Apple has been getting a lot of criticism for its $1,000 optional stand for the upcoming Pro Display XDR. Now, hardware manufacturer MSI is making fun of Apple as it promotes its latest 5K display.
MSI shared an ad on Twitter for its 5K Prestige Monitor that takes a page from Apple’s popular “I’m a Mac” campaign from several years back and mocks Apple’s $1,000 Pro Display XDR stand.
MSI’s 34-inch Prestige display isn’t available yet (expected in 2020), but the company took the opportunity to make its upcoming display look very reasonably priced at $1,300 compared to Apple’s $1,000 stand.
However, as you’d expect, the MSI Prestige won’t offer near the same level of specs and performance that Apple’s 6K 32-inch Pro Display XDR will. The Prestige does have a slightly larger display at 34-inches, but notably, it’s not a true 5K panel. It’s actually a 5K2K resolution (5120 x 2160), uses USB-C instead of Thunderbolt 3, has a clunky plastic build (see photos below), and lacks a host of professional specs and other features found on the Pro Display XDR.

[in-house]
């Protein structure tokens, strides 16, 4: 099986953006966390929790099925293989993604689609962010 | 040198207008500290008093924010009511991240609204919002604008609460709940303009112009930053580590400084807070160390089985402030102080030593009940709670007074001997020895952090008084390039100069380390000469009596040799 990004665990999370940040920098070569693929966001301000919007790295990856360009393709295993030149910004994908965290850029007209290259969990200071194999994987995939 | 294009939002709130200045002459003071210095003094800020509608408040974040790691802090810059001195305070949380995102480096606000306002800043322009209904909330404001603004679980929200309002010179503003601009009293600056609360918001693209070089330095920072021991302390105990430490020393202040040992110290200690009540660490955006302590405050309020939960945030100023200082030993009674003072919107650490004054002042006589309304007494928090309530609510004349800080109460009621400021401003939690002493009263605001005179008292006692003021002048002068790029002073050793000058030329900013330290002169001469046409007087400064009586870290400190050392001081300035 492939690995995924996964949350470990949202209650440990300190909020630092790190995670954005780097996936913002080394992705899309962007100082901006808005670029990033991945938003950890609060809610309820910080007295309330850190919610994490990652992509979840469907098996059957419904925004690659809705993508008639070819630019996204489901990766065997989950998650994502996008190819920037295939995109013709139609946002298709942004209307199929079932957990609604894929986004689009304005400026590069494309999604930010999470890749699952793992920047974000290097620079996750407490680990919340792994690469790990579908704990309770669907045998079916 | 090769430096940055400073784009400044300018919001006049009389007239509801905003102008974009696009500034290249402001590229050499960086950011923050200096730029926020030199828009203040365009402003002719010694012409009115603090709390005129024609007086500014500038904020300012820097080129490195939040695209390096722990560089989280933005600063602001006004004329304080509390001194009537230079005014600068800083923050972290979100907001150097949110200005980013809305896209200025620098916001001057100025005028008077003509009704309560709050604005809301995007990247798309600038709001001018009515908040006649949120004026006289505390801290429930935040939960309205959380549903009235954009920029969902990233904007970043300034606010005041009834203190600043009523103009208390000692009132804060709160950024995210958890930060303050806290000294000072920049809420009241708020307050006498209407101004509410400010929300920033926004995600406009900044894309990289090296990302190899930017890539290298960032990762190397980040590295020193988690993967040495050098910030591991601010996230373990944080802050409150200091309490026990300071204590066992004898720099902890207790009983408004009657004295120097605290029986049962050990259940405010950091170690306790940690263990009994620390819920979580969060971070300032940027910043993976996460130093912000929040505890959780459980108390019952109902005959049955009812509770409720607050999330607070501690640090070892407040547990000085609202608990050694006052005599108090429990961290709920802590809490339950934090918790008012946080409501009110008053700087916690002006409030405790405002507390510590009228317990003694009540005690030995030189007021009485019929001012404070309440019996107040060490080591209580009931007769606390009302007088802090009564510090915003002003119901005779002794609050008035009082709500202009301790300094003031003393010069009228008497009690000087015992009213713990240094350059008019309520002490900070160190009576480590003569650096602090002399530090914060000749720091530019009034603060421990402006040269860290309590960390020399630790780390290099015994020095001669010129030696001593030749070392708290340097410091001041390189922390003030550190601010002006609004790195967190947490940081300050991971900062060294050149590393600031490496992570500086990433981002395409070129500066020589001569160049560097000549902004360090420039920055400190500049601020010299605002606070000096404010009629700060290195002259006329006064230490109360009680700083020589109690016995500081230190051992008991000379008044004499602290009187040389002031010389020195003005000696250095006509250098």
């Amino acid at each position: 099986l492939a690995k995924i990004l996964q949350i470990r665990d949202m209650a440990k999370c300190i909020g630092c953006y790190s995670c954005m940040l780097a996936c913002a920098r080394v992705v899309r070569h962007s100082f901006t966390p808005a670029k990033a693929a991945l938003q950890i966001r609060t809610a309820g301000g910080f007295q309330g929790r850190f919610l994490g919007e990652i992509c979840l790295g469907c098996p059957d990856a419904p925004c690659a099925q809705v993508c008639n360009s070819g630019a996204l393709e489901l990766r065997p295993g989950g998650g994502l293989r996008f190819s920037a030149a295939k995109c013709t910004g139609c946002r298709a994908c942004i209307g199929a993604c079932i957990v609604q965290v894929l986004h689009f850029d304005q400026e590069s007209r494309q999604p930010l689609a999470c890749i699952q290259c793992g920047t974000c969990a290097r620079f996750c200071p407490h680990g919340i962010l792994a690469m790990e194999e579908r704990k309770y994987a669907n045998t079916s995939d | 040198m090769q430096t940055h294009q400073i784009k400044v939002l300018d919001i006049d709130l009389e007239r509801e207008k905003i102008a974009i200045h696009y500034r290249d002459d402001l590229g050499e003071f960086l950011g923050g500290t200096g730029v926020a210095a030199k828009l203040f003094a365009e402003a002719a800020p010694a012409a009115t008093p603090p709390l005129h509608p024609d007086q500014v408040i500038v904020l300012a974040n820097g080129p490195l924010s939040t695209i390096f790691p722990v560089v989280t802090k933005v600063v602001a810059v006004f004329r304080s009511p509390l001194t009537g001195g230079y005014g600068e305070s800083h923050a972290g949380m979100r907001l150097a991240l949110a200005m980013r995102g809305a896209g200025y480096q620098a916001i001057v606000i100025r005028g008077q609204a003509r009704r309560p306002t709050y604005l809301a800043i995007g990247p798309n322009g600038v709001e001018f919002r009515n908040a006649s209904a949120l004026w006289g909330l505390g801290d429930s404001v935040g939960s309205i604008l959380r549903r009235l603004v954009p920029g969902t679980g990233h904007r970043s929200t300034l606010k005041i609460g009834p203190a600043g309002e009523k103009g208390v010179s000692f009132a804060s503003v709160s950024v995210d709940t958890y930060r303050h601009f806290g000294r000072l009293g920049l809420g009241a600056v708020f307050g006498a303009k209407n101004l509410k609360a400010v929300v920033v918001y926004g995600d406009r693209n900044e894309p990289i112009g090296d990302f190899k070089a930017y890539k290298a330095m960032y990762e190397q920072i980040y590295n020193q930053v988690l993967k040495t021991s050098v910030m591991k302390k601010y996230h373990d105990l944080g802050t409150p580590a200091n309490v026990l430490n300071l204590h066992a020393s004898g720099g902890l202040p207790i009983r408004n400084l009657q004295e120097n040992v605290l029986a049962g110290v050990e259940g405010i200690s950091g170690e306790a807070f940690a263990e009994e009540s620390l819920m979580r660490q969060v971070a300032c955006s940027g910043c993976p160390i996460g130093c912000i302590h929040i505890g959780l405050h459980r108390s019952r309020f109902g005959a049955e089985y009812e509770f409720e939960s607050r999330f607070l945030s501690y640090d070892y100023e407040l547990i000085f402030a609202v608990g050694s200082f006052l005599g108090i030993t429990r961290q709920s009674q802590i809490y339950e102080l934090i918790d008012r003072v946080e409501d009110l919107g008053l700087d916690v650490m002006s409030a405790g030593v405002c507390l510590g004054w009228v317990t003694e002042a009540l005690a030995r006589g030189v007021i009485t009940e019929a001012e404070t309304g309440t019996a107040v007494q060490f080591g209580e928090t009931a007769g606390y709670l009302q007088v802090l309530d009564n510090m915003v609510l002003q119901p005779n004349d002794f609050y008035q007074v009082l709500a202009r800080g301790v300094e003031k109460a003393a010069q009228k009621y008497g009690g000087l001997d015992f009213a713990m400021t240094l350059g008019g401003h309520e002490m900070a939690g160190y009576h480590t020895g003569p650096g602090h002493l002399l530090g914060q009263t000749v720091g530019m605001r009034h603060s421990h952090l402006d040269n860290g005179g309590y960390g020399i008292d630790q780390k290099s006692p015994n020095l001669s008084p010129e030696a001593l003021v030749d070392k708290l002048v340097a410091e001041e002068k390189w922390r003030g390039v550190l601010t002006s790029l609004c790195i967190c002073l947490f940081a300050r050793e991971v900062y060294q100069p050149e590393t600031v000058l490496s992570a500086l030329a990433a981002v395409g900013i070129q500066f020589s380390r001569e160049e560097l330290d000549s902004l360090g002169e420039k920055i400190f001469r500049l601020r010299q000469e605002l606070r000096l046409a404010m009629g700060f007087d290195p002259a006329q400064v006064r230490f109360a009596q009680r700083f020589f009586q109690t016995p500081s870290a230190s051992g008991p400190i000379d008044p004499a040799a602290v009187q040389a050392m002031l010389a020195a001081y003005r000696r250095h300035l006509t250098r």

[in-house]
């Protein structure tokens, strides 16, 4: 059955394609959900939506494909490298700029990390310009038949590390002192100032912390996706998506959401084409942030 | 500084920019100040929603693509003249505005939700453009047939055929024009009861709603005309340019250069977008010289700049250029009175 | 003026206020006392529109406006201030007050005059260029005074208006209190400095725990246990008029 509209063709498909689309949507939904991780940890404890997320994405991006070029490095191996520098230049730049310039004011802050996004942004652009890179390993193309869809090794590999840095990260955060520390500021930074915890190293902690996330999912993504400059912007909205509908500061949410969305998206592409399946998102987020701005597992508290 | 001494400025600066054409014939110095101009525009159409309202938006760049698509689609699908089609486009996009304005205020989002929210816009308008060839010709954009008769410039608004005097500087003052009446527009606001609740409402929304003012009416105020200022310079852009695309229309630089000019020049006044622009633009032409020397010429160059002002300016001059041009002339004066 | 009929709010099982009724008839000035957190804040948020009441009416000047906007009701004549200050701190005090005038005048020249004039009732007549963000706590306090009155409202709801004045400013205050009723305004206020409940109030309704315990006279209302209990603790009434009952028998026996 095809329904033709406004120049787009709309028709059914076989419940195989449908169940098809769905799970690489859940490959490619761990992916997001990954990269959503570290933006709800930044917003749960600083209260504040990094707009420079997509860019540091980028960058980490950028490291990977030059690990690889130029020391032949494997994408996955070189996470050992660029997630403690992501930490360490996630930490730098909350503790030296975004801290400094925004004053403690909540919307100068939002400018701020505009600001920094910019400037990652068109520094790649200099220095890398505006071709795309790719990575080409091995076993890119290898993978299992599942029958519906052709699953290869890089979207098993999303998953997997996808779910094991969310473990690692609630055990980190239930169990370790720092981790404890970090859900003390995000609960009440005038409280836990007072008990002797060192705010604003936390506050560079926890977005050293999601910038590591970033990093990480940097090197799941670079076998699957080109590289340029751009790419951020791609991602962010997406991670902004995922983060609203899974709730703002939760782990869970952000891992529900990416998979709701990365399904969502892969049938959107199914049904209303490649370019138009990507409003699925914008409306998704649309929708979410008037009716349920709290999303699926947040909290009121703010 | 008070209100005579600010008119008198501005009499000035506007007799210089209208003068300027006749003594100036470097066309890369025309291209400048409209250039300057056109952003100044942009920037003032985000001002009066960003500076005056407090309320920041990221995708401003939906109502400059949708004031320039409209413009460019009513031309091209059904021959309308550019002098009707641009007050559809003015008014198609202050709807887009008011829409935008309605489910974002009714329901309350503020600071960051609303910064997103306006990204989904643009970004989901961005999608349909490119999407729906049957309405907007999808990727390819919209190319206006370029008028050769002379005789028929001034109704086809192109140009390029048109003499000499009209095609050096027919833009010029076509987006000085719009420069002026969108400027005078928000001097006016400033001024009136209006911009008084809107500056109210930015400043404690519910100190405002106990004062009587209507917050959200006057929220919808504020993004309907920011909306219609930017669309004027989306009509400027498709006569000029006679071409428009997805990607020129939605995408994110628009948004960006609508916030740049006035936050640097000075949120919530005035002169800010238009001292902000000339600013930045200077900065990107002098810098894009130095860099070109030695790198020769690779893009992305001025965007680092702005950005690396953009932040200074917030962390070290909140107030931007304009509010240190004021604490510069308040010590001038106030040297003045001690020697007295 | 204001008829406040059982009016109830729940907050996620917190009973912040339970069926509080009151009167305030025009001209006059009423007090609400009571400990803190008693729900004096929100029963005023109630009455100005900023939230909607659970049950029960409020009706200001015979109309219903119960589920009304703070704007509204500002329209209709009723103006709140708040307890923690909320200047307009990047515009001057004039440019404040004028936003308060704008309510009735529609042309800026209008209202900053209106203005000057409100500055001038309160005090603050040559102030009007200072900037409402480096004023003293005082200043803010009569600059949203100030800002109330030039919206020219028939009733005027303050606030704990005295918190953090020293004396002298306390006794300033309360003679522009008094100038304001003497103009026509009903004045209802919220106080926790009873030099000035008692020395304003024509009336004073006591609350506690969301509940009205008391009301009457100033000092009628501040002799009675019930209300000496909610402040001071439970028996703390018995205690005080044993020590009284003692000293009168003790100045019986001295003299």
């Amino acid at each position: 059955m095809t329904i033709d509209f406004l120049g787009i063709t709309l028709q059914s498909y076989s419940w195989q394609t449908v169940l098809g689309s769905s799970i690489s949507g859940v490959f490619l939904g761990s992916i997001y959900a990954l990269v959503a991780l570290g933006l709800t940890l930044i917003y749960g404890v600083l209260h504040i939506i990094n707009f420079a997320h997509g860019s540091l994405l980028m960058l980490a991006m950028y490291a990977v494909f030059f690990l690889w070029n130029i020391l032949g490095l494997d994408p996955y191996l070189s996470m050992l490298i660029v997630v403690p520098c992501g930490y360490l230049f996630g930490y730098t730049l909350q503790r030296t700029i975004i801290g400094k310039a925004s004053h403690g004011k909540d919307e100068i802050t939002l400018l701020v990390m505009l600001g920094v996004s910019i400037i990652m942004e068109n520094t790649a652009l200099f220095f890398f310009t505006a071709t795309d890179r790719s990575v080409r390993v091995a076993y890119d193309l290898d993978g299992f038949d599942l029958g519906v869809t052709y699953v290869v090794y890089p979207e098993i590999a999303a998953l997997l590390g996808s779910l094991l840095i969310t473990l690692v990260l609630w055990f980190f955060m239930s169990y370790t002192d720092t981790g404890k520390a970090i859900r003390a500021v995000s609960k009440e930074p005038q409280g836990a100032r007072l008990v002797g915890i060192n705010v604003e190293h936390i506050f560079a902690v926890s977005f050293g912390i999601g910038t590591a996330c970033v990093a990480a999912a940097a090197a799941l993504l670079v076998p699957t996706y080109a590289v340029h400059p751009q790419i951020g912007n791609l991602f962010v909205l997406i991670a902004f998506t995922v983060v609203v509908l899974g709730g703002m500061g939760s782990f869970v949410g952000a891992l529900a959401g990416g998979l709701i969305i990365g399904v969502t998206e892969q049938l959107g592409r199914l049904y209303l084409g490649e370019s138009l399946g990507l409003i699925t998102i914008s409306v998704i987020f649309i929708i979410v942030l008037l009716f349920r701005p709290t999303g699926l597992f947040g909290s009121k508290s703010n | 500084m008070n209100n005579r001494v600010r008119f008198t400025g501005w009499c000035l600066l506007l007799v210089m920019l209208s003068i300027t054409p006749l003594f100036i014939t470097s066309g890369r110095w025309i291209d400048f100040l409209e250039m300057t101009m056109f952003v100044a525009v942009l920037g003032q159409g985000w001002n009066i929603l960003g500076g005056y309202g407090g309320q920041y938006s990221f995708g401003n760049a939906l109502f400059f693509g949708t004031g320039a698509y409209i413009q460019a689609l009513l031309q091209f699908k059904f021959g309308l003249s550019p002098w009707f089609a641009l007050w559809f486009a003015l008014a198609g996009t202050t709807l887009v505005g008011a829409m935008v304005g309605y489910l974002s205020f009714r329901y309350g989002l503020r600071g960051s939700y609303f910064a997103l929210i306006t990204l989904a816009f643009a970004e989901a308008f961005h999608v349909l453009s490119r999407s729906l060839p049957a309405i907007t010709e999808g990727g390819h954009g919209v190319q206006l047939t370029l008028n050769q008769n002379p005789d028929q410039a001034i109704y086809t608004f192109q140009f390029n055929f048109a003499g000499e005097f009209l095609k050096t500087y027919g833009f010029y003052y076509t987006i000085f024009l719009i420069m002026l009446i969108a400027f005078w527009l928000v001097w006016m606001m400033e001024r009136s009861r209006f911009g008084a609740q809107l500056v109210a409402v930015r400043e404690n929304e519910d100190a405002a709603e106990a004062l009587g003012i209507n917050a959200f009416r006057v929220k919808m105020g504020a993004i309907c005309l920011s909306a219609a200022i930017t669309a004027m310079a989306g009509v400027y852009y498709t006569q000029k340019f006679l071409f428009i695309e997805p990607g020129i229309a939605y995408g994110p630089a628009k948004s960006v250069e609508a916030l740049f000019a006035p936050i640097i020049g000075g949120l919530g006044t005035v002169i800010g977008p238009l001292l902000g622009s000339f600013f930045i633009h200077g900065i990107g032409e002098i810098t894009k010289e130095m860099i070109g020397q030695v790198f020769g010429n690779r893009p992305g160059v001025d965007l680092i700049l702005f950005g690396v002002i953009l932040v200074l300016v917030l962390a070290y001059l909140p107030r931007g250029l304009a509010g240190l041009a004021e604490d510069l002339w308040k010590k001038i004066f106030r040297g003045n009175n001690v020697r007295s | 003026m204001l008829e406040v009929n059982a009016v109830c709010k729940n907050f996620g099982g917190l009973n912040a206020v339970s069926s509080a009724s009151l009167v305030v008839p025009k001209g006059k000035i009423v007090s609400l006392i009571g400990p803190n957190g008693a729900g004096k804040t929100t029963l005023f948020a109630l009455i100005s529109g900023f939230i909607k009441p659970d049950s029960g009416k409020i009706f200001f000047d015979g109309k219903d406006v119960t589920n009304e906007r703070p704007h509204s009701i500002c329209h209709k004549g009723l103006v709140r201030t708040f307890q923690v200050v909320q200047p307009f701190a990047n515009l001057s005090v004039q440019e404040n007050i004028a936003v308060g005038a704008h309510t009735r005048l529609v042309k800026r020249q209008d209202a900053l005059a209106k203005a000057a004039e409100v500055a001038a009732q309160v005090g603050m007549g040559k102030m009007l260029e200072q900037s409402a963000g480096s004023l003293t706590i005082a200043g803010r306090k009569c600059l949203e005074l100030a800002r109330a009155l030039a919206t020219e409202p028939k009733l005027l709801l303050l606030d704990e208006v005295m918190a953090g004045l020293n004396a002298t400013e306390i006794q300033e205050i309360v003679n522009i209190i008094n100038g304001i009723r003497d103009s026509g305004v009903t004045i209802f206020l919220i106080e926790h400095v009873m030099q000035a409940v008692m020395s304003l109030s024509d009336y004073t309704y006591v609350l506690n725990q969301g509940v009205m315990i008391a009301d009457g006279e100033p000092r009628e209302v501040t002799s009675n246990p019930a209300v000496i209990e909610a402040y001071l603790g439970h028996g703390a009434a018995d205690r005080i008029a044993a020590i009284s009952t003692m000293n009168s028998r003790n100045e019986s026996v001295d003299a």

That said, MSI’s ad may appeal to the market of users who don’t really need all that Apple’s professional display offers and are looking for a middle ground. 9to5Mac’s Jeff Benjamin previously reviewed LG’s 5K2K 34-inch UltraFine display that’s similar to what MSI will soon offer (but with Thunderbolt 3) and can be found for close to $1,000 on Amazon.
As we previously mentioned, Apple would have likely avoided a lot of this backlash if it had just included the stand in the price and announced the Pro Display XDR as a $6,000 monitor instead of a $5,000 one.
I'm a Mac, and this is a PC. 🖥️ pic.twitter.com/NpjiJm6C7T
— MSI Australia (@AustraliaMSI) June 5, 2019
While MSI’s promo image above makes the Prestige display look relatively sleek, real-world images show that’s not the case.
From what I’ve heard, the Pro Display XDR is even more beautiful in person. The MSI Prestige, not so much. Giant bezels, cheap plastic everywhere, no cable management, etc. Their marketing shot is so misleading. (I was genuinely thinking it might be a decent alternative… 🤣) https://t.co/WxOsWaVJ6j pic.twitter.com/WBSNRornxE
— David Barnard (@drbarnard) June 6, 2019
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